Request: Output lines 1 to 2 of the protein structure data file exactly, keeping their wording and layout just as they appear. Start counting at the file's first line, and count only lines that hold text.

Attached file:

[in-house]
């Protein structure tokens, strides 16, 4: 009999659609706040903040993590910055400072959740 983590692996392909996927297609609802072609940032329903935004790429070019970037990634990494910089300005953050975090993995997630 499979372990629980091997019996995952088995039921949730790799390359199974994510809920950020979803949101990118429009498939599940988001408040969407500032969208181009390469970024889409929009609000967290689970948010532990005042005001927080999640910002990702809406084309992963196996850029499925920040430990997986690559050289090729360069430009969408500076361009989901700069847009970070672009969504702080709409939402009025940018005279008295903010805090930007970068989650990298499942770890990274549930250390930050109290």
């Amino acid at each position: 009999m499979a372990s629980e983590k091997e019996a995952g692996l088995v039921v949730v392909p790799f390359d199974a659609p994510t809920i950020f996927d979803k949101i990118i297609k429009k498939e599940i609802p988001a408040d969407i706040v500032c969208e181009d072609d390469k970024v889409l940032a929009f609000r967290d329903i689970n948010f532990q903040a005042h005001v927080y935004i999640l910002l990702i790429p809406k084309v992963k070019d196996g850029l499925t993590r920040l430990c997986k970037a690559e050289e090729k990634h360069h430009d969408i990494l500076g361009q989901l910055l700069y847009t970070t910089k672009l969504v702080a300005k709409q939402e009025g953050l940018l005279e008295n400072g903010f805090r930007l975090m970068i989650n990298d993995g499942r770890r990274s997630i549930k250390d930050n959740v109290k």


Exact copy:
[in-house]
């Protein structure tokens, strides 16, 4: 009999659609706040903040993590910055400072959740 983590692996392909996927297609609802072609940032329903935004790429070019970037990634990494910089300005953050975090993995997630 499979372990629980091997019996995952088995039921949730790799390359199974994510809920950020979803949101990118429009498939599940988001408040969407500032969208181009390469970024889409929009609000967290689970948010532990005042005001927080999640910002990702809406084309992963196996850029499925920040430990997986690559050289090729360069430009969408500076361009989901700069847009970070672009969504702080709409939402009025940018005279008295903010805090930007970068989650990298499942770890990274549930250390930050109290």